Posts Tagged "demo"

Arcing Projectiles in Unity

Joe Strout —

A frequently asked question in both the Unity forums and on Unity Answers is: How do I make a projectile arc to its target, like an arrow shot from a bow?  I've seen (and given) lots of different answers to this question, and honestly, most of them are unjustified hacks.

The right (and easy!) way to do this is: just add a bit of arc to your standard movement.  Objects in freefall (ignoring air resistance) follow a parabolic arc, and the equation for a parabola is very simple.  So, we can just use that equation to compute how must extra height we should have, and simply add it to our Y position, and the job is done.

read full post

Triangulating 3D Polygons in Unity

Joe Strout —

I'm currently doing a job where I need to take 3D polygon data and display it in Unity.  These polygons are planar, but oriented arbitrarily in 3D space.  Moreover, they can contain holes (possibly multiple holes).  Think of a building wall with window cut-outs, and you'll get the idea.

This turns out to be a surprisingly thorny problem in Unity.  There is a simple script on the Unity wiki called Triangulator, but it only works with Vector2D and doesn't support holes.  I found a blog post on Advanced Triangulation in Unity, but it was neither sufficiently advanced (only works in the XY plane) nor actually in Unity (it wrote each polygon out to a file, invoked an external command-line tool to do the triangulation, and then read the result back in).

The utility referenced in that blog post is called Triangle, which is widely regarded as a very good triangle library.  It's open-source C code, so one could make a Unity plugin out of it.  But it's not licensed for commercial use, which is a problem for this project.  Also, making a native plugin means setting up a build chain for every platform you want to support.  For both reasons, I kept looking — I really wanted something in pure C#.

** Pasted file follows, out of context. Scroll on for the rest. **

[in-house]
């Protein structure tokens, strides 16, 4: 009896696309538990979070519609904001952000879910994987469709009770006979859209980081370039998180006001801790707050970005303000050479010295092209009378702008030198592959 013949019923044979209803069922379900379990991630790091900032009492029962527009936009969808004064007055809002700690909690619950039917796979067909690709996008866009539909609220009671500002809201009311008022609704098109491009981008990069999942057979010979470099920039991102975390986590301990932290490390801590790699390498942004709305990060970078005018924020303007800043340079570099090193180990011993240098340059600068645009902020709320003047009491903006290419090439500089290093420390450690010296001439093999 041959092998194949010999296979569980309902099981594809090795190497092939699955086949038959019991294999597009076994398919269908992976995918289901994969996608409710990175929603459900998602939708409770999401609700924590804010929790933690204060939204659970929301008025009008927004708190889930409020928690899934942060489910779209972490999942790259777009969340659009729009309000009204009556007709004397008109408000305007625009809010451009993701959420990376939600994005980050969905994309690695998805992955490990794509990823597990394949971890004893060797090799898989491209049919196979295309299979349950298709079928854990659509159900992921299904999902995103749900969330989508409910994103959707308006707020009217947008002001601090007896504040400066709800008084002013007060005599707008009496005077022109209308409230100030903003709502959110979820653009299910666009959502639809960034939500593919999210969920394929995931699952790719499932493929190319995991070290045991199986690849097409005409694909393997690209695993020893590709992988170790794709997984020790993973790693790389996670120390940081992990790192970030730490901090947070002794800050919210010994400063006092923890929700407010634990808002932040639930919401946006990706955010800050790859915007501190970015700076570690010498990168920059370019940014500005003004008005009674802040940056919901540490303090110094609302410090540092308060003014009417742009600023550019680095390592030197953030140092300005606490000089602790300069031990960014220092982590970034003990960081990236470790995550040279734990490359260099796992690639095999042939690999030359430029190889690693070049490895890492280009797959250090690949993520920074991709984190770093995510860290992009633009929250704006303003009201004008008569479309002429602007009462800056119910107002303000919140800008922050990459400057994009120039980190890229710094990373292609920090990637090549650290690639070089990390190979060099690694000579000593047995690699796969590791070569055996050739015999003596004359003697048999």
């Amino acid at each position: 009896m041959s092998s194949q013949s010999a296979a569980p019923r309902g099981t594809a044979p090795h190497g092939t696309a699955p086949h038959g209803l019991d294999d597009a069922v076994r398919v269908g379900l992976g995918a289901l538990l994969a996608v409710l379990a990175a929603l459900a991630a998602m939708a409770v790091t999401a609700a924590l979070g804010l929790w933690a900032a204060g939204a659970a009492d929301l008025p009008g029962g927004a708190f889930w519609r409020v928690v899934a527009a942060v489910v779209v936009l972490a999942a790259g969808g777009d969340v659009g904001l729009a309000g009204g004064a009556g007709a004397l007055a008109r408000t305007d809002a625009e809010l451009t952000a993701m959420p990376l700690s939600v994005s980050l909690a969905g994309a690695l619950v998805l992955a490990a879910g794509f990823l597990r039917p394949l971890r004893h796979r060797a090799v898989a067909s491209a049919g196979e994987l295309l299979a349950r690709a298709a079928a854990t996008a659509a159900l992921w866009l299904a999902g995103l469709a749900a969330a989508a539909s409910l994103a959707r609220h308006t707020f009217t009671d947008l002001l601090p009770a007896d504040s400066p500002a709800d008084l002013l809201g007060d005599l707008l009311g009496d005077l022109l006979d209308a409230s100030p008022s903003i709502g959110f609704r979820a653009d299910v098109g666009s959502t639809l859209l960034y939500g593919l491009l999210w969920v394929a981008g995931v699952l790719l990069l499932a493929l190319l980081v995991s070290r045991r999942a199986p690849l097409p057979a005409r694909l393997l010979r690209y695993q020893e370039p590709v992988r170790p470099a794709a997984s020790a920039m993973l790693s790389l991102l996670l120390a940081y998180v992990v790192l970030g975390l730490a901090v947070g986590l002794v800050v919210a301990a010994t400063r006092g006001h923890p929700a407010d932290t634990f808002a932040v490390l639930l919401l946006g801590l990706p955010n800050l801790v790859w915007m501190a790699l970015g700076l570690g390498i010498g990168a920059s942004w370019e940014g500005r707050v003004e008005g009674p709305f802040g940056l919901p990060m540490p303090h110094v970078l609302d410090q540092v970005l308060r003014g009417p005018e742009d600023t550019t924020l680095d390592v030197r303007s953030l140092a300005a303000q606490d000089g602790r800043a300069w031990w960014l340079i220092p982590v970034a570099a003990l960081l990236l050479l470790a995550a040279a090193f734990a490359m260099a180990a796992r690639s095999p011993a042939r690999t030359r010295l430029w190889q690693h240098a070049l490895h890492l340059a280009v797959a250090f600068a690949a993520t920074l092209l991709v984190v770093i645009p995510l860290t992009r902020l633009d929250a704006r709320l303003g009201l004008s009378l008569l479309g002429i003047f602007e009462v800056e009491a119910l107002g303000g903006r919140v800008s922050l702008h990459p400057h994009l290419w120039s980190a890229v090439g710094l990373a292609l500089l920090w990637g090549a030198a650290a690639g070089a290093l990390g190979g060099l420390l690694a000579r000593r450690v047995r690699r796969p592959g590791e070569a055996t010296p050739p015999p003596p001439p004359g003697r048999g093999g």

read full post

2D Animation Methods in Unity

Joe Strout —

Unity has provided a built-in state machine editor for managing animations since version 4.  This is the officially recommended approach to animating a game character.  However, it often leads to game logic being divided between code and the animator state machine.  I would prefer to have all my game logic in one place, to simplify development and debugging.  Moreover, in some cases — especially simple 2D sprite games — the Animator can seem like more trouble than it's worth.

To help clarify the pros and cons, I built a 2D game character using three different approaches:

  1. A simple home-grown animation system that eschews Unity's built-in animation support completely.
  2. Use of Unity animations, but without using the Animator state machine; instead each animation is invoked directly from code.
  3. Full use of the built-in Unity components, with all game logic in the state machine, and only minimal supporting code.

For the rest of the story, see the full article on Gamasutra!

read full post

Hush For Now news

Joe Strout —

We have just posted a new demo video, this one introducing Hush For Now, our Android utility for automatically silencing and unsilencing your phone.

read full post
 

All blog posts